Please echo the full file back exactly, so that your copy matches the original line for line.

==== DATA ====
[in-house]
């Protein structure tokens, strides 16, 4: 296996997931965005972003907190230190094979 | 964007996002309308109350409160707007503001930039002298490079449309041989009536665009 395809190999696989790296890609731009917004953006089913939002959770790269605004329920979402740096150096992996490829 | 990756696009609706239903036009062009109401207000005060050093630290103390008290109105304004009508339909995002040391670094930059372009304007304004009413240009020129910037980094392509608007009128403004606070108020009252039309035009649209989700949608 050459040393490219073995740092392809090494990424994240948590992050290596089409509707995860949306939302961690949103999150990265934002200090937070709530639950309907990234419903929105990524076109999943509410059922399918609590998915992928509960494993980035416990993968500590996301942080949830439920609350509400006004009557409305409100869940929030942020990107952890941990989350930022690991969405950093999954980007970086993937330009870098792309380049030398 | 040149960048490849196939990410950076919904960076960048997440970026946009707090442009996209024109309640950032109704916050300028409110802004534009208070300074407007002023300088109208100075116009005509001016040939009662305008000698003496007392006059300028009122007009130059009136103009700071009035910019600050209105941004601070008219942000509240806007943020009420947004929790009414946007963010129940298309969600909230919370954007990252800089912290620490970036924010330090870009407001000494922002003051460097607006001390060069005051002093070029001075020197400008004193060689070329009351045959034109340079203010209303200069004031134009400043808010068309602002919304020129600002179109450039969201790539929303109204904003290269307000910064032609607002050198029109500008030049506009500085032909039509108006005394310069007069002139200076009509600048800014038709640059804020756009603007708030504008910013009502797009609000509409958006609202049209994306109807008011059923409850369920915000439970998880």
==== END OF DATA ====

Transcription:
[in-house]
């Protein structure tokens, strides 16, 4: 296996997931965005972003907190230190094979 | 964007996002309308109350409160707007503001930039002298490079449309041989009536665009 395809190999696989790296890609731009917004953006089913939002959770790269605004329920979402740096150096992996490829 | 990756696009609706239903036009062009109401207000005060050093630290103390008290109105304004009508339909995002040391670094930059372009304007304004009413240009020129910037980094392509608007009128403004606070108020009252039309035009649209989700949608 050459040393490219073995740092392809090494990424994240948590992050290596089409509707995860949306939302961690949103999150990265934002200090937070709530639950309907990234419903929105990524076109999943509410059922399918609590998915992928509960494993980035416990993968500590996301942080949830439920609350509400006004009557409305409100869940929030942020990107952890941990989350930022690991969405950093999954980007970086993937330009870098792309380049030398 | 040149960048490849196939990410950076919904960076960048997440970026946009707090442009996209024109309640950032109704916050300028409110802004534009208070300074407007002023300088109208100075116009005509001016040939009662305008000698003496007392006059300028009122007009130059009136103009700071009035910019600050209105941004601070008219942000509240806007943020009420947004929790009414946007963010129940298309969600909230919370954007990252800089912290620490970036924010330090870009407001000494922002003051460097607006001390060069005051002093070029001075020197400008004193060689070329009351045959034109340079203010209303200069004031134009400043808010068309602002919304020129600002179109450039969201790539929303109204904003290269307000910064032609607002050198029109500008030049506009500085032909039509108006005394310069007069002139200076009509600048800014038709640059804020756009603007708030504008910013009502797009609000509409958006609202049209994306109807008011059923409850369920915000439970998880």